UAV Navigation's GNSS-denied navigation capability keeps Alpha platform helicopter UAVs flying

June 8, 2022
UAV Navigation ensures that Alpha platforms A-900 and A-800 can carry out missions even with GNSS signal denies or under jamming attack.

MADRID - The majority of Uncrewed Aerial Systems (UAS) rely on Global Navigation Satellite Systems (GNSS) to maintain a stable position and/or to navigate between waypoints. Any small drone system that relies exclusively on Microelectromechanical Systems (MEMS) sensors to estimate aircraft attitude and which does not fuse data from other types of sensor may be vulnerable to GNSS jamming attacks. UAV Navigation in Madrid, Spain, says its design philosophy is that the UAV cannot depend upon the availability of a GNSS signal; the system must be able to continue the mission even in a GNSS-denied environment.

When a flight control system is jammed, or operates in a GNSS-denied area, the UAS no longer has access to positional information. With inferior systems, the only alternative is for the remote pilot to take manual control, making it likely that the mission will fail and depending on the distance between the Ground Control Station (GCS), the UAV may be lost. As mentioned above, some systems may not even be able to maintain UAV stability and the aircraft will fall out of the sky.

This is a major weakness of many commercially available drone systems, and it is what has made jammers and other counter-UAV measures so popular in the industry.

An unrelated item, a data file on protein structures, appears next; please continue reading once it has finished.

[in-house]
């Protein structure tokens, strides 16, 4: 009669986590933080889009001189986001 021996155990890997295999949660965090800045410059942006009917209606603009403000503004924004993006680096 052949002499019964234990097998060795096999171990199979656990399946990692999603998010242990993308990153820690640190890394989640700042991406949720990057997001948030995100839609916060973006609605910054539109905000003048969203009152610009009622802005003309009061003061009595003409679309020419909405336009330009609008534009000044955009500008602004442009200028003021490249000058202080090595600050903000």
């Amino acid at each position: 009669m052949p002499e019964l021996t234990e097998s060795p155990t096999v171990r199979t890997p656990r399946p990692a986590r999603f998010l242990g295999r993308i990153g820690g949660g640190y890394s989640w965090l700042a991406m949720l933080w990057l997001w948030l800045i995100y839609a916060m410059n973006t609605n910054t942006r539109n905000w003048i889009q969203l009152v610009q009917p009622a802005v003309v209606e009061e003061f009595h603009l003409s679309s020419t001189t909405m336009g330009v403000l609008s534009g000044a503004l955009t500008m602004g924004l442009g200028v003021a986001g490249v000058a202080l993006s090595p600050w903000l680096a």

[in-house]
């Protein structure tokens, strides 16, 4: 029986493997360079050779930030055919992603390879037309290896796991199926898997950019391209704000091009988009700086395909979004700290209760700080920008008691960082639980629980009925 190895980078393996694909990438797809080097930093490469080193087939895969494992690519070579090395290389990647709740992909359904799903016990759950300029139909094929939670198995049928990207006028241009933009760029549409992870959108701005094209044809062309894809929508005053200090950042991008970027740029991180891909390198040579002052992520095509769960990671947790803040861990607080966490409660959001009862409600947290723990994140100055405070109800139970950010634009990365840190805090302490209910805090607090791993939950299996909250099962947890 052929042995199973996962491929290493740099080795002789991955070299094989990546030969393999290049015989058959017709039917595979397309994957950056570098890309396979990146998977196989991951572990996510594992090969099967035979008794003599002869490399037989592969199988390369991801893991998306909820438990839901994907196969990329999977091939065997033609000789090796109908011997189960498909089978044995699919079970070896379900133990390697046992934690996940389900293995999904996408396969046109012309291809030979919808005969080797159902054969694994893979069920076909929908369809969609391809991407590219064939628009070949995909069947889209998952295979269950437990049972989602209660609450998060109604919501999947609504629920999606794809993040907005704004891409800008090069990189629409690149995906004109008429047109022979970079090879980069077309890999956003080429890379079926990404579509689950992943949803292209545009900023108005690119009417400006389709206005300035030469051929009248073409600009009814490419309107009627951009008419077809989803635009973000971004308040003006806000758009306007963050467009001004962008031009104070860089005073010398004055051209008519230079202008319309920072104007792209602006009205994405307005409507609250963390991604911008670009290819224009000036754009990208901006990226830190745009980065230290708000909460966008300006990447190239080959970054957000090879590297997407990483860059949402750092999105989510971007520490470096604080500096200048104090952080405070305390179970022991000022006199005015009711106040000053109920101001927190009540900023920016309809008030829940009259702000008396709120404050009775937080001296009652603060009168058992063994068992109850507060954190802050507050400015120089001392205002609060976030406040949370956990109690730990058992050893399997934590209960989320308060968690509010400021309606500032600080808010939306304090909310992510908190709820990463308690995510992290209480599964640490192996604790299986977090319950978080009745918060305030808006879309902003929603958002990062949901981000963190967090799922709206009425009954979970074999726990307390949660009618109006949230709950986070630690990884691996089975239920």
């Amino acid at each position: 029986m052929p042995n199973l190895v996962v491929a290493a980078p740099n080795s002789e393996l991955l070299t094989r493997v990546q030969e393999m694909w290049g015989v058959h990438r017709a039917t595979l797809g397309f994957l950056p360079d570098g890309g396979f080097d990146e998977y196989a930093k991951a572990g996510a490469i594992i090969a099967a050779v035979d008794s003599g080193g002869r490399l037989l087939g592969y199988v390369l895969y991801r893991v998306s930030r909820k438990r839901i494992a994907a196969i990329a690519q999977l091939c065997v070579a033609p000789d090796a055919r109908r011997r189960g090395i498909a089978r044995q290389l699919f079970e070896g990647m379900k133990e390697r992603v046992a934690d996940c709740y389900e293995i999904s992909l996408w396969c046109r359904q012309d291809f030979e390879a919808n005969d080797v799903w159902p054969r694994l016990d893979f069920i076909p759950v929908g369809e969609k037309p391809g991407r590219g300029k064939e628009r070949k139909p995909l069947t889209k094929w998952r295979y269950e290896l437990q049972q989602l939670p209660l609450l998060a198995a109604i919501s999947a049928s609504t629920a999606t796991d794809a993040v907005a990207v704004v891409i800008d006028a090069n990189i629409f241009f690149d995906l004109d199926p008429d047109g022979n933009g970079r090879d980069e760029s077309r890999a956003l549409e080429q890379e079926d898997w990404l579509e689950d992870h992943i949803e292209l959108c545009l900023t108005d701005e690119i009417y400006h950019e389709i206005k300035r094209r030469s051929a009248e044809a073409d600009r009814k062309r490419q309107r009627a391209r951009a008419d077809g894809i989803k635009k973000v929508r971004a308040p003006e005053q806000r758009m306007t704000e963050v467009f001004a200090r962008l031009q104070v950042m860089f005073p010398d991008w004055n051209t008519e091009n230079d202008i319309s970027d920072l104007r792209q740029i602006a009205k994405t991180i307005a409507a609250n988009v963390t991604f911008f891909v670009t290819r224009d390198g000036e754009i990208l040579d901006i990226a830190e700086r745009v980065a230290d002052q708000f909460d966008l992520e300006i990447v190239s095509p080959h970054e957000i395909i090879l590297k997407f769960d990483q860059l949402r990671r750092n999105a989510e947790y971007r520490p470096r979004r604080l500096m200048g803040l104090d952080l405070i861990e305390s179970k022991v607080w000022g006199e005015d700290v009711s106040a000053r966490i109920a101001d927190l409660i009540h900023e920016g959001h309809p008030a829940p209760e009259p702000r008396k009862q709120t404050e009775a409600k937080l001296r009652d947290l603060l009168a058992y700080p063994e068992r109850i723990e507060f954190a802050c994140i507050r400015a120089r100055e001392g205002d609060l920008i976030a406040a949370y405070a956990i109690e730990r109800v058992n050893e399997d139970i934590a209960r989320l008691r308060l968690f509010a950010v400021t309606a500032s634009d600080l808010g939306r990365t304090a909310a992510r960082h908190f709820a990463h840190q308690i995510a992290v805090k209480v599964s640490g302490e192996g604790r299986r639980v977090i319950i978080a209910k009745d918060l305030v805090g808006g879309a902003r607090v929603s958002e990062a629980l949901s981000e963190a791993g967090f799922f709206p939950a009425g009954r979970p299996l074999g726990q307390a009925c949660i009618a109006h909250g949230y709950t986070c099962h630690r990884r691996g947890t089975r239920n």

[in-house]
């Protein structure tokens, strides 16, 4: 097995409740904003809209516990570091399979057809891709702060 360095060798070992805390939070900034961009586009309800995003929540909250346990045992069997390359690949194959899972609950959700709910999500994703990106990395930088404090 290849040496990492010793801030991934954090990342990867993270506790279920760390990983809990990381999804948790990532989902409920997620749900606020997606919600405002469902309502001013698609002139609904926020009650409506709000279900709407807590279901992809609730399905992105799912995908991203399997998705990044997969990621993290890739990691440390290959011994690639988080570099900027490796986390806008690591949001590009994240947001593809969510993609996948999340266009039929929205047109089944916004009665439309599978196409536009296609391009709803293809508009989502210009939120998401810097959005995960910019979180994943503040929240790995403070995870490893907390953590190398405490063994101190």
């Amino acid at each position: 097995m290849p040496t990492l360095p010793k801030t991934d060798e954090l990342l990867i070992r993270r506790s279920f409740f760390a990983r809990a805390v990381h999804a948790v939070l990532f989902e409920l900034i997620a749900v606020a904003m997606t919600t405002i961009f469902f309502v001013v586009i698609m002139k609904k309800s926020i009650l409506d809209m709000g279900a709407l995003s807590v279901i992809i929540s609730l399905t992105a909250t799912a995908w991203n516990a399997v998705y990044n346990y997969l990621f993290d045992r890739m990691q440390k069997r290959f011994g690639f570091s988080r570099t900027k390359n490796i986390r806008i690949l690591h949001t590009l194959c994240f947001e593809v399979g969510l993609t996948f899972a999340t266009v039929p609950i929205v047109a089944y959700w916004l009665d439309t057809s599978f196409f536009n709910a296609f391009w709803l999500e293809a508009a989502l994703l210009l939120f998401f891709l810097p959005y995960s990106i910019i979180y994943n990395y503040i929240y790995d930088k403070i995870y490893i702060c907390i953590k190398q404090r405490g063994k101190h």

Alpha Unmanned Systems selected UAV Navigation as its flight control system provider due to their requirement to include a robust GNSS-denied capability in their UAV helicopters Alpha-800 and Alpha-900 systems.

With UAV Navigation's VECTOR-600 autopilot, Alpha's platforms are able to continue a mission if the GNSS signal becomes unavailable or is jammed; the autopilot is able to estimate the UAV's position and follow a flight plan, or alternatively receive a command to fly to a designated area - including the landing site, even if the UAV is Beyond Line Of Sight (BLOS). Of course the autopilot's sensor suite uses MEMS technology, so the system will accumulate navigation errors of up to 30 meters per minute; wind conditions may alter this figure, but the key point is that platform stability and control is maintained and the aircraft can be recovered.

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